The state gained a net 7,400 jobs in December, enough to bring down the unemployment rate to 5.8 percent. That still trails the 5 percent jobless rate nationally.
For the year, Arizona added 65,700 jobs, a 2.5 percent growth rate that was the best since the Great Recession began eight years ago. By comparison, the U.S. grew 1.9 percent in 2015.
Multifamily vacancy rates are their lowest since 1999 and the demographics for those seeking apartments — fueled by Millennials who will stay in apartments longer — have never been stronger. Elliott D. Pollack, chief executive officer of Scottsdale-based economic consulting firm Elliott D. Pollack and Company, says the multifamily market is one of the strongest sectors in Arizona.
Want proof? More than 20 apartment and condominium developments — which will bring 2,000 new housing units to downtown Phoenix — are currently under construction; they range from high-end projects like Portland on the Park and Deco Communities’ Edison Midtown, to Lennar Multifamily Communities’ 367-unit The Muse, to Metrowest Development’s Union @ Roosevelt (a mixed use residential and retail development). All these projects are strategically placed on the light-rail line.
U.S. commercial real estate continued to enjoy a banner year in November as 2015, with market fundamentals reflecting healthy levels of absorption and continued rental gains during the month supported broad price gains, even as construction levels for office, retail and warehouse space have begun to slowly increase.
Scottsdale has been named as one of the best cities to launch a startup, outside of Silicon Valley and New York. “Scottsdale fosters deep connections between entrepreneurs, students and community members: for example, SkySong, the live-work center for resources and capital for entrepreneurs, is the result of a collaboration between the city and university,” DataFox said in its ranking explanation. “And according to Hoovers, the city boasts over 13,000 companies founded since 2010 that had at least $5 million in annual revenue.”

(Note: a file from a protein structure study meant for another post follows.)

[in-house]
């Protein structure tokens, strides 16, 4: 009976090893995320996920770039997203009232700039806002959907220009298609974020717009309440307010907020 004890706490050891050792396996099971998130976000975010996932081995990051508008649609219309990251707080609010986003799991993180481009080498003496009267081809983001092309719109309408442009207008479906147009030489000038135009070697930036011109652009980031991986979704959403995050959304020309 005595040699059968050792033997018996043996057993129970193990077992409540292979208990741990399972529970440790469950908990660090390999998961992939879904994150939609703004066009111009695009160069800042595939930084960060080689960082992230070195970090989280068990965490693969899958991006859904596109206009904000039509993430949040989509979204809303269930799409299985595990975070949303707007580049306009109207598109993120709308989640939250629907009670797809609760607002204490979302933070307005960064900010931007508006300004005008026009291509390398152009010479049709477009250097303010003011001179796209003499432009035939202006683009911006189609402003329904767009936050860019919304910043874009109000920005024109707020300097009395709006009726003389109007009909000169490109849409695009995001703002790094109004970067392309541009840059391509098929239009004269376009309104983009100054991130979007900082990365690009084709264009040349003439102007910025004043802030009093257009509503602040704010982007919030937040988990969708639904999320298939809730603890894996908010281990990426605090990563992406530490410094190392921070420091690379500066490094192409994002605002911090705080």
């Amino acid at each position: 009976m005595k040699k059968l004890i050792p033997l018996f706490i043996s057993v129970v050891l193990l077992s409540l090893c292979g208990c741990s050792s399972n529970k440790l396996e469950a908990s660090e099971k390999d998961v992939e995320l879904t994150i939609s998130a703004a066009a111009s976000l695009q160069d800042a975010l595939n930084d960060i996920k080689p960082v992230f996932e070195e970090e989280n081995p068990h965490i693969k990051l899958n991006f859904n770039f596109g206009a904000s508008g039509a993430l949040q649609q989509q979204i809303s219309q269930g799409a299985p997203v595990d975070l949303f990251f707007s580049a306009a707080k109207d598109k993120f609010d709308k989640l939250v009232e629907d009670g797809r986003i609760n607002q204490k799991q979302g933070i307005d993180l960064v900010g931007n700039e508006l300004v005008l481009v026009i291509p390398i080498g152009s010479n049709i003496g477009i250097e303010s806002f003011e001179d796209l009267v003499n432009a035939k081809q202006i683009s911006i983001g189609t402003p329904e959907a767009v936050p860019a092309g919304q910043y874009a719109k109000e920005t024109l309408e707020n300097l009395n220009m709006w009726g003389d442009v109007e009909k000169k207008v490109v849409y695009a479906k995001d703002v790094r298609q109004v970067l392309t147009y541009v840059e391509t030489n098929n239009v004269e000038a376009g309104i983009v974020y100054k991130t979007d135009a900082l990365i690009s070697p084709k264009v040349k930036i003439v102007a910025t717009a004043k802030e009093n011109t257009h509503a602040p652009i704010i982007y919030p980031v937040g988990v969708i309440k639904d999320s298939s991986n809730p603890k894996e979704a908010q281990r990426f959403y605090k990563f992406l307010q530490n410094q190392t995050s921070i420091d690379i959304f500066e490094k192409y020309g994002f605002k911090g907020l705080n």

Forbes Magazine has named Arizona the best state for future job growth, but one local economic expert said the distinction does come with some caveats.
The magazine in October used forecasts from Moody’s Analytics to call Arizona one of the “brighter spots in a slumbering U.S. economy thanks in part to renewed migration.”
The Moody’s report projected a job growth rate of 3.1 percent through 2019.
Operating fundamentals across the various commercial property types are improving and interest rates have yet to tick higher. In addition, new development projects are underway, which could provide added fuel to the investment market in the coming years as these buildings lease up and are ultimately marketed for sale, according to a recent Colliers Phoenix report.
What Kennada was saying was welcome news to Christine Mackay, the city of Phoenix’s director of the Community and Economic Development Department, who has been targeting tech companies to fill in space in downtown and midtown Phoenix.
“I’m just really excited about what’s going on,” she said. “I am constantly talking to technology companies that are looking in this area. They want to be at the center. We’re seeing a lot of rebuilding and reinvestment in the area.”
“That’s true,” said Kennada. “We believe (downtown Phoenix) is the start of a network to re-innovate the area. It looks to us like an innovation center.”
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